Debian manual preface


Table of Contents

1. Disclaimer
2. What is Debian
3. About this document

3.1. Guiding rules
3.2. Prerequisites
3.3. Conventions
3.4. Debian BTS
3.5. The popcon
3.6. The package size
3.7. Bug reports on this document

4. Some quotes for new users

This Debian Reference (version 2) (2010-04-15 15:47:51 UTC) is intended to provide a broad overview of Debian system administration as a post-installation user guide.

The target reader is someone who is willing to learn shell scripts but who is not ready to read all the C sources to figure out how the GNU/Linux system works.
1. Disclaimer

All warranties are disclaimed. All trademarks are property of their respective trademark owners.

The Debian system itself is a moving target. This makes its documentation difficult to be current and correct. Although the current unstable version of Debian system was used as the basis for writing this, some contents may be already outdated by the time you read this.

Please treat this document as the secondary reference. This document does not replace any authoritative guides. The author and contributors do not take responsibility for consequences of errors, omissions or ambiguity in this document.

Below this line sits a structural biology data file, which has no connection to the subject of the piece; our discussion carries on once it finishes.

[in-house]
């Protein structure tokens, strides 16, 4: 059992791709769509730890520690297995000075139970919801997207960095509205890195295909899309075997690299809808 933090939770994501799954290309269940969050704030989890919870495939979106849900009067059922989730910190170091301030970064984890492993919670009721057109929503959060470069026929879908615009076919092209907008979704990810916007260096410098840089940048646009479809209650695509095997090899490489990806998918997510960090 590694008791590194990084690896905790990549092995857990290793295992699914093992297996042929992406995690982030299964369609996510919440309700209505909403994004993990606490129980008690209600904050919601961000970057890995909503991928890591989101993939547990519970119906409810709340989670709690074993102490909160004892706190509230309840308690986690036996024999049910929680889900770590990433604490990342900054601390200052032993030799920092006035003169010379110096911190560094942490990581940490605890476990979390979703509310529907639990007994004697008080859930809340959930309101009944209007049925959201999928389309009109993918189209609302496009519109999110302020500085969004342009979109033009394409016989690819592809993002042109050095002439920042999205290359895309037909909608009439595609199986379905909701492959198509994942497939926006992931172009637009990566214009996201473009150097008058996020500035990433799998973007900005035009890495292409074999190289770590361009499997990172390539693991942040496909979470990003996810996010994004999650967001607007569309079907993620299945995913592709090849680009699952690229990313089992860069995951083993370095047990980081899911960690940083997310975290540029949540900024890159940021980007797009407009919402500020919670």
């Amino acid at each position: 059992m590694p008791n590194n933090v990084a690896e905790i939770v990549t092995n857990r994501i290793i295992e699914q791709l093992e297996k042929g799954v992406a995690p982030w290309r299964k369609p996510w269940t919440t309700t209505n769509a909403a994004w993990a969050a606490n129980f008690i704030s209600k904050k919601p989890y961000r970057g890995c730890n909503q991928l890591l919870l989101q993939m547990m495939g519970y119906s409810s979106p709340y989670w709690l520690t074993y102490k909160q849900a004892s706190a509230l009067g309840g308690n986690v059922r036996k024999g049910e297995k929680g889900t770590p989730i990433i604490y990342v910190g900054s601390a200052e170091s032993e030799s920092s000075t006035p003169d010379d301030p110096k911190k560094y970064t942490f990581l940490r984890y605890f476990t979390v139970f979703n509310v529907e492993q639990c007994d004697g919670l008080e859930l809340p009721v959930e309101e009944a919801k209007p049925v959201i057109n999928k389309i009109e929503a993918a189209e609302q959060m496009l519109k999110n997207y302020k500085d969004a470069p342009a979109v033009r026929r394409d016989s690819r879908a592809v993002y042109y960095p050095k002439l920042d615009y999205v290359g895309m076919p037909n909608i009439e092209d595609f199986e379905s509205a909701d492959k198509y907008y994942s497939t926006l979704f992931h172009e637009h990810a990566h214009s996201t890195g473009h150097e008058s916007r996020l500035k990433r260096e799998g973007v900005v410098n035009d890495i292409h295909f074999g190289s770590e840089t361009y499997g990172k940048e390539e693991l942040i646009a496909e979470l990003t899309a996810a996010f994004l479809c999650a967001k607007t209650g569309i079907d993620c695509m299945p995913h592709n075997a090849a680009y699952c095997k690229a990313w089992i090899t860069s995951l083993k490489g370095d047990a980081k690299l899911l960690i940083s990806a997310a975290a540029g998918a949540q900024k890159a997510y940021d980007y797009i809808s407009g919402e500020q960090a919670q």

2. What is Debian

The Debian Project is an association of individuals who have made common cause to create a free operating system. It’s distribution is characterized by the following.

* Commitment to the software freedom: Debian Social Contract and Debian Free Software Guidelines (DFSG)
* Large number of pre-compiled high quality softwares
* Focus on stability and security with easy access to the security updates
* Focus on smooth upgrade to latest softwares with unstable and testing archives
* Large number of supported hardware architectures

Free Software pieces in Debian come from GNU, Linux, BSD, X, ISC, Apache, Ghostscript,

Common Unix Printing System, Samba, GNOME, KDE, Mozilla, OpenOffice. org, Vim, TeX, LaTeX, DocBook, Perl, Python, Tcl, Java, Ruby, PHP, Berkeley DB, MySQL, PostgreSQL, Exim, Postfix, Mutt, FreeBSD, OpenBSD, Plan 9 and many more independent free software projects. Debian integrates this diversity of Free Software into one system.
3. About this document
3.1. Guiding rules

Following guiding rules are followed while compiling this document.

* Provide overview and skip corner cases. (Big Picture)
* Keep It Short and Simple. (KISS)
* Do not reinvent the wheel. (Use pointers to the existing references)
* Focus on non-GUI tools and consoles. (Use shell examples)
* Be objective. (Use popcon etc.)

[Tip] Tip

I tried to elucidate hierarchical aspects and lower levels of the system.
3.2. Prerequisites
[Warning] Warning

You are expected to make good efforts to seek answers by yourself beyond this documentation. This document only gives efficient starting points.

1 Star2 Stars3 Stars4 Stars5 Stars (No Ratings Yet)

Debian manual preface